AMSTERDAM: Must-visit tourist destination
Status: Not legal, but can still be consumed in ‘coffee shops’
Amsterdam is famous worldwide not just for its unique art, architecture, and history, but also their “coffee shops” which have made the nation a must-visit tourist destination. With almost 600 ‘coffee shops’ aka establishments where locals and tourists can purchase and consume cannabis, recreational cannabis is still illegal—but its usage and consumption are often tolerated by authorities. While cultivation is strictly illegal, possession and sale of small quantities, up to 5 g, is not punishable under law. Foreigners, on the other hand, are not allowed to purchase at all, but that doesn’t seem to stop the tourists.
INDIA: Going back to the sacred roots
Status: Illegal; cultivation and trade partially restricted
Considered one of the sacred plants, the earliest mention of cannabis in Indian history dates back to early 2000 to 1400 BC, and in modern times is most popularly consumed as a beverage. While cannabis cultivation for industrial purposes is permitted, private use could lead to six months in jail or a hefty fine.
Pushing for change, the government finally issued the first-ever licence to grow medicinal cannabis for research purposes last year. Now, the industries are following suit starting with one of India’s leading Ayurveda-based products maker, Patanjali Ayurved. “In Ayurveda, since ancient times, parts of cannabis (hemp), for instance, have been used for medicinal purposes. So, we are looking at various formulations. We should ponder over the benefits and positive uses of the cannabis plant,” said the company’s chief executive Balkrishna in a recent interview with Quartz India.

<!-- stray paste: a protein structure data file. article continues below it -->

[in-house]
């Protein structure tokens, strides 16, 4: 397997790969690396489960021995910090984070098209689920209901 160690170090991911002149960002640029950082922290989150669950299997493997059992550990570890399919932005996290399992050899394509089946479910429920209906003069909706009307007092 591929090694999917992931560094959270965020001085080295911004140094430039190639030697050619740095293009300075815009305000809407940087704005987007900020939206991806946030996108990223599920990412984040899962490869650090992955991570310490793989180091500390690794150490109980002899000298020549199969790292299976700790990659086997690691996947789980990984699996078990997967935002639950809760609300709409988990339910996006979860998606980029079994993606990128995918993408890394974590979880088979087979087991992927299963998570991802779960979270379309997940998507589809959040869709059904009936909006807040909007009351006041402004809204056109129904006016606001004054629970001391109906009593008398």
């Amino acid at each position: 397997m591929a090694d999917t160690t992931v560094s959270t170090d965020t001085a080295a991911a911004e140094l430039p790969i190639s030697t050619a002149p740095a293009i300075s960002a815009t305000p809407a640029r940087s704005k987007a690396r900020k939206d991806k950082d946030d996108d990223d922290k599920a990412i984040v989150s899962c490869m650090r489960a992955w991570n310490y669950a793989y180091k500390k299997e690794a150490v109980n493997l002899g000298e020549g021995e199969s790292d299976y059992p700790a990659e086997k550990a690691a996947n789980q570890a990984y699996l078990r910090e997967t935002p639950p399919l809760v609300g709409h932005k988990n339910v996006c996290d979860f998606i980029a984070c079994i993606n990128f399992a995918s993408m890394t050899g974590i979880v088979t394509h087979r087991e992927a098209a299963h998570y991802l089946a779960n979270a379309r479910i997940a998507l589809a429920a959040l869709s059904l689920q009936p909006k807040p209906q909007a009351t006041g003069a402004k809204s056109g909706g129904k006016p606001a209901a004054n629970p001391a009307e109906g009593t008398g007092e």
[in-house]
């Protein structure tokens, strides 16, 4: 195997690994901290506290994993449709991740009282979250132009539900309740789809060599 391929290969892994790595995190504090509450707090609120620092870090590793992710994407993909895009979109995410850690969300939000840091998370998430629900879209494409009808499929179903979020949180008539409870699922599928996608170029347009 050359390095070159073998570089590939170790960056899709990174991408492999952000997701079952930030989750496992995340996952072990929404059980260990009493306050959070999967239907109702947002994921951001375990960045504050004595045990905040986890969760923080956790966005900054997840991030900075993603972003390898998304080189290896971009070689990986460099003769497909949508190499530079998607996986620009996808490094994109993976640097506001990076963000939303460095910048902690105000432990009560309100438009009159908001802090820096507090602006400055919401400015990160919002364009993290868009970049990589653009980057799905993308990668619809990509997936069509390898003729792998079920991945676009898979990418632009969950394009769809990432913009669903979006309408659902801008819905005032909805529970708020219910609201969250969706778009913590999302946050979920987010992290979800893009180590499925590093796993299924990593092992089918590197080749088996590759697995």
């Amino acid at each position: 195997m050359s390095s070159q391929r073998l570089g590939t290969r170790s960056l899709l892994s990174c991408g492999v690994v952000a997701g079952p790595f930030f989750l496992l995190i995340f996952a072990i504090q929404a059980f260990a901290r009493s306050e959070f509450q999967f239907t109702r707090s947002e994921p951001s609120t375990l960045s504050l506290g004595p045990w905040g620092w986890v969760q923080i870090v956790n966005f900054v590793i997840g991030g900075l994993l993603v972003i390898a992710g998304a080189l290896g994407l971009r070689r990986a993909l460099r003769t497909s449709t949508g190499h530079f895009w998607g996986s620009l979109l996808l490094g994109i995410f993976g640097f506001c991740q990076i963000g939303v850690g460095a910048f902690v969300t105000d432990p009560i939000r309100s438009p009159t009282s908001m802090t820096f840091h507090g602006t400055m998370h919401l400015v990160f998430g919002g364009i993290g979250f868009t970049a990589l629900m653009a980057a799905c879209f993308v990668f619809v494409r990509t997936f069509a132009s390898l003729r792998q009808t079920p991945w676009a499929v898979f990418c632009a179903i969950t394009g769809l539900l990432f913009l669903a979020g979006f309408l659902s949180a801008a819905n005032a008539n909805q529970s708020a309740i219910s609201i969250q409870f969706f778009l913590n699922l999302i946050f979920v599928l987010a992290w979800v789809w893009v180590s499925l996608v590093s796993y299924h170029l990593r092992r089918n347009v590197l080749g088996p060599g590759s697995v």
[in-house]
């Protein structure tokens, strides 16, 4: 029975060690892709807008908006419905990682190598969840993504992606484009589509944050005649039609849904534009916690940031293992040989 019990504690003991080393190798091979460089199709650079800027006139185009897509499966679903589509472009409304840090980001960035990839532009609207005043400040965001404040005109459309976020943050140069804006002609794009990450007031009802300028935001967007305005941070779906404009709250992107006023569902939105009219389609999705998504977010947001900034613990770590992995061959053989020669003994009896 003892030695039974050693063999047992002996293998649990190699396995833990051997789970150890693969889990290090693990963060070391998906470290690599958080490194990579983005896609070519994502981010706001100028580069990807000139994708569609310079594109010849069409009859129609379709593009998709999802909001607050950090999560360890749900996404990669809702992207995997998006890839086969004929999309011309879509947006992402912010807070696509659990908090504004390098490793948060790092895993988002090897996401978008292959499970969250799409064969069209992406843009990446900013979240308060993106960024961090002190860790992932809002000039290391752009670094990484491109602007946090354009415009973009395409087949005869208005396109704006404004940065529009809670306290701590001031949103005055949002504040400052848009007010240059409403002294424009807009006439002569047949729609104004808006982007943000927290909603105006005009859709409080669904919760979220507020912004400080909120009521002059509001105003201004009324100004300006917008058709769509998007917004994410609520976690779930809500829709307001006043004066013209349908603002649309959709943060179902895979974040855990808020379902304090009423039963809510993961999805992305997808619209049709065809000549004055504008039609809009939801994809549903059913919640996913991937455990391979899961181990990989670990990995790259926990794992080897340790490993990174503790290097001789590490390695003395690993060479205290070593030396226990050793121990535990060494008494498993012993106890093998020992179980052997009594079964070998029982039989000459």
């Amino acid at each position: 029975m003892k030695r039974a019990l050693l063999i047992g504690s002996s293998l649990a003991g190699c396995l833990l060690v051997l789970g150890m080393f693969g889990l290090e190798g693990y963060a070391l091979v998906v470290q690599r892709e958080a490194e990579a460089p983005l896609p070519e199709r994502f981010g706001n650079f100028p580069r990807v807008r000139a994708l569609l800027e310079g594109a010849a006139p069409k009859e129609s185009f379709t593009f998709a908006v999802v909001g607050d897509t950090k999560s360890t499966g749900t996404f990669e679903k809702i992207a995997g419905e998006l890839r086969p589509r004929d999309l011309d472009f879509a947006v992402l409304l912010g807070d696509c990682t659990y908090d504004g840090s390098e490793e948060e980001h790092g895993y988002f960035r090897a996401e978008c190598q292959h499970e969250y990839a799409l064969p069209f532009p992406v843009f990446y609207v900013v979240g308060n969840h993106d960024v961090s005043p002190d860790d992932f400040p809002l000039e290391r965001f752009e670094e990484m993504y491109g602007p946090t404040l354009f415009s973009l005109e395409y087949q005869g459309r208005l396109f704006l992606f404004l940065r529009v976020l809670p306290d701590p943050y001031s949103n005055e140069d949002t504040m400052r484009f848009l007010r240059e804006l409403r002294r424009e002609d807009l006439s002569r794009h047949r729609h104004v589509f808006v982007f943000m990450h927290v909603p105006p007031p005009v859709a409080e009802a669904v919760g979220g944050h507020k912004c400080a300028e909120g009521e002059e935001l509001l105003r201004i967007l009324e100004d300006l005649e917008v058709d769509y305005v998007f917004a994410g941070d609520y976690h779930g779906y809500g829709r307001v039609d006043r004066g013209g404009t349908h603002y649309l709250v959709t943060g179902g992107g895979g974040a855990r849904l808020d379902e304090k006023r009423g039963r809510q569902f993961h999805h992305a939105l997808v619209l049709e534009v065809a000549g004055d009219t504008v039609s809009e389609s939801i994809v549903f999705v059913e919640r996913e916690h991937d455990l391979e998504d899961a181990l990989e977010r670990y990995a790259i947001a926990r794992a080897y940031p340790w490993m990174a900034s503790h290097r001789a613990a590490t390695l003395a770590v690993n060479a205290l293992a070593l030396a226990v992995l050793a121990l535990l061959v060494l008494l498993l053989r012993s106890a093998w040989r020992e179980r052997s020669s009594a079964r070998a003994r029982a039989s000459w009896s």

CALIFORNIA (USA): One of the largest markets for recreational cannabis
Legalizing recreational marijuana earlier this year, California is the sixth state in the US to join the cannabis bandwagon after Colorado, Washington, Oregon, Alaska, and Nevada. While medical marijuana has been legalized for over two decades, the complete legalization of the state marked a new beginning for one of nation’s fast-growing cannabis industry. Compared to other states, California is one of the biggest producers of cannabis, much of which is sold illegally. In an estimate by the New York Times, the state produces seven times more than it consumes.
Who’s next? While Canada’s in the spotlight, let’s also take a look at the countries that could soon follow suit.